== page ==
Do you need to influence up?
Influencing others is a critical skill for anyone in a leadership position. You may influence peers, your team, vendors, customers, and, of course, executives. Although the foundations of influence apply to all audiences, the five tips below will help you influence executives.
1. Clearly state what you want
Executives, more than any other audience are looking for the bottom line. They are listening for what you want and whether or not you make a good case for it. Tell them at the beginning what you want, make a clear case for it, and end with a direct call to action.
If you need them to make a decision, start by telling them you need a decision on X. Give them your recommendation, and back it up with facts. Once you’ve made a solid case, ask them for their decision, and let them know when you need it.
If you need authorization to spend on development, tell them up front that you believe it’s critical to make this investment in employees, and you need their authorization to do so. Go on to make a business case for the development, including the expected return on investment, and then ask them to authorize it.
2. Be concise
No rambling. Focus on the big picture instead of details. Although there are always exceptions, executives want presentations to be very brief. As you review your content, continually ask yourself if points are essential to achieving your purpose. If not, cut them out and focus on what is.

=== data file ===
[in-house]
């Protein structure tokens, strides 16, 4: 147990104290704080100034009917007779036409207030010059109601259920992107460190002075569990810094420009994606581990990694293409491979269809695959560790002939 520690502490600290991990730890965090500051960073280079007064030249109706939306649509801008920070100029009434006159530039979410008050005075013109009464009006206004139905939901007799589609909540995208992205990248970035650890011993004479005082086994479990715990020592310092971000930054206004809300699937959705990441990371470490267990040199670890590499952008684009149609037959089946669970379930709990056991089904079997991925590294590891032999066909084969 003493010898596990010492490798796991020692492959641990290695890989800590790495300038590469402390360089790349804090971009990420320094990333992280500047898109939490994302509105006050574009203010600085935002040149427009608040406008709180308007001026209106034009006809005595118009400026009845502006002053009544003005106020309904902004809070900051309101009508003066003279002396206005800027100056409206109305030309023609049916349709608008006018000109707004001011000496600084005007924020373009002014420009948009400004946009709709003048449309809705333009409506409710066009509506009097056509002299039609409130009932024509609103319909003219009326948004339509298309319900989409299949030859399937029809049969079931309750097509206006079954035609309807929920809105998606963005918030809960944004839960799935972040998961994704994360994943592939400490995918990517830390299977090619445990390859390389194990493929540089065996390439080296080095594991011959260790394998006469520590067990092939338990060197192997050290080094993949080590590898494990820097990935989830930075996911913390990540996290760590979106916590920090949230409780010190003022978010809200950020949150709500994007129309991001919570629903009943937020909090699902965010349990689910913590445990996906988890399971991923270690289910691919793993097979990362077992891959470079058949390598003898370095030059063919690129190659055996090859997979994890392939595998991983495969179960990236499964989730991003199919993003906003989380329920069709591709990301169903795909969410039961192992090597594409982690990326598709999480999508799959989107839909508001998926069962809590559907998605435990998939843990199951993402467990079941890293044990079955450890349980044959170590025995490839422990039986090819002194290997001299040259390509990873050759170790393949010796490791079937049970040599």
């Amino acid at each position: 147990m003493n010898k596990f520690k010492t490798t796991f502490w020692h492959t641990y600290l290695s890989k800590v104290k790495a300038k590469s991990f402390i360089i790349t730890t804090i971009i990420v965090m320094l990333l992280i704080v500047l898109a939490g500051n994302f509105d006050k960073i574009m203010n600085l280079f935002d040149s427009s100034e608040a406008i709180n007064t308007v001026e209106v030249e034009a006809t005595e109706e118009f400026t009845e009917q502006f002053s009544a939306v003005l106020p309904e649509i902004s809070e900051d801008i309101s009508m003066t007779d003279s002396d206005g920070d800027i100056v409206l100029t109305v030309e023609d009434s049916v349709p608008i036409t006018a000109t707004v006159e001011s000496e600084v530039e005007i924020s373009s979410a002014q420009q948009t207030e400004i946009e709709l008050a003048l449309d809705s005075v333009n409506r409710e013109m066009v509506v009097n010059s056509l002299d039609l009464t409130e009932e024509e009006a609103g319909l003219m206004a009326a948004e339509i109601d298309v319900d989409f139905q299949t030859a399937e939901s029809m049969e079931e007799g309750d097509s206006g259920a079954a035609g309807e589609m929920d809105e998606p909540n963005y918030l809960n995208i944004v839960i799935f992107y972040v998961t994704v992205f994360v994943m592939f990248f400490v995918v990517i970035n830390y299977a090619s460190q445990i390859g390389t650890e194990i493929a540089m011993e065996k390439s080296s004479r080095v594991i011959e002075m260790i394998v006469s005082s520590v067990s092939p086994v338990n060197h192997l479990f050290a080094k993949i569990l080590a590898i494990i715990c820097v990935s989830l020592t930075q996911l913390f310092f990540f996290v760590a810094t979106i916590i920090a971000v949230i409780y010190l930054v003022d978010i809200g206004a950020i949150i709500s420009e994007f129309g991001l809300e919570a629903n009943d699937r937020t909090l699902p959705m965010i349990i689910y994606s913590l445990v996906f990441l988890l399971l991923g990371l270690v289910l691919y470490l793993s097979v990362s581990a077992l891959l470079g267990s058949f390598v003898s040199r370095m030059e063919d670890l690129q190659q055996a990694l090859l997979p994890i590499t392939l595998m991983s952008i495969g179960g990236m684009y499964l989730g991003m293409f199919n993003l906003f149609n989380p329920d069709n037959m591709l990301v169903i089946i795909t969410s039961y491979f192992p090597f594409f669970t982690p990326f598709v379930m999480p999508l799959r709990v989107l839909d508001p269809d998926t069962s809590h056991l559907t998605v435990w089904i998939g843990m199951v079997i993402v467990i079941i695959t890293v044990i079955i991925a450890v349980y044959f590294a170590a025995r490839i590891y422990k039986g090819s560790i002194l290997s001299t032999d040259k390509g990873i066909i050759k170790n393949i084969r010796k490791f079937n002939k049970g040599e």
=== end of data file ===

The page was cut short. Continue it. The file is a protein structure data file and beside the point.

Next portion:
3. Make your points clear
Executives listen for the main points. Make sure yours are clear.
Let them know up front what to listen for:
‘I’m going to share three reasons we need to move forward on this’.
Call out each point by number:
‘The first reason is…’ ‘The second reason is…’
This will increase the likelihood that they hear and remember your points. Your points will only compel action if they are heard.
4. Prepare for smooth, logical delivery
Choppy delivery is often perceived as nerves, which can cause executives to lose confidence in your message. Don’t make the mistake so many others do and over-prepare for executives. When you do that, you’ll sound canned. They will likely disengage and then hammer you with questions to see if you really know what you’re talking about. Prepare enough so you know your points cold, but don’t memorize every word.
5. Exude confidence
The more confident you look and sound, the more confident executives feel. When they feel confident, there are fewer questions and you are more likely to achieve your purpose. Make eye contact with even the most intimidating executive. Speak with a strong voice and eliminate fillers.
Executives are a unique audience and require a unique approach. The next time you prepare for an executive audience, apply these five tips to help ensure your success.
Dr. Heather Johnson is an internationally recognized speaker with extensive experience developing leaders. With a doctorate in Psychology and over 20 years of business experience, she works with leaders to quickly identify individual and team performance obstacles and develops customized solutions that lead to rapid change and lasting results. Heather facilitates public and in-house workshops that deliver personalized, practical, and immediate results. Some of her most requested topics are: Influence, Emotional Intelligence, Team Building, Communication, and Strategic Planning. For more information call contact us here or call 651-210-6021.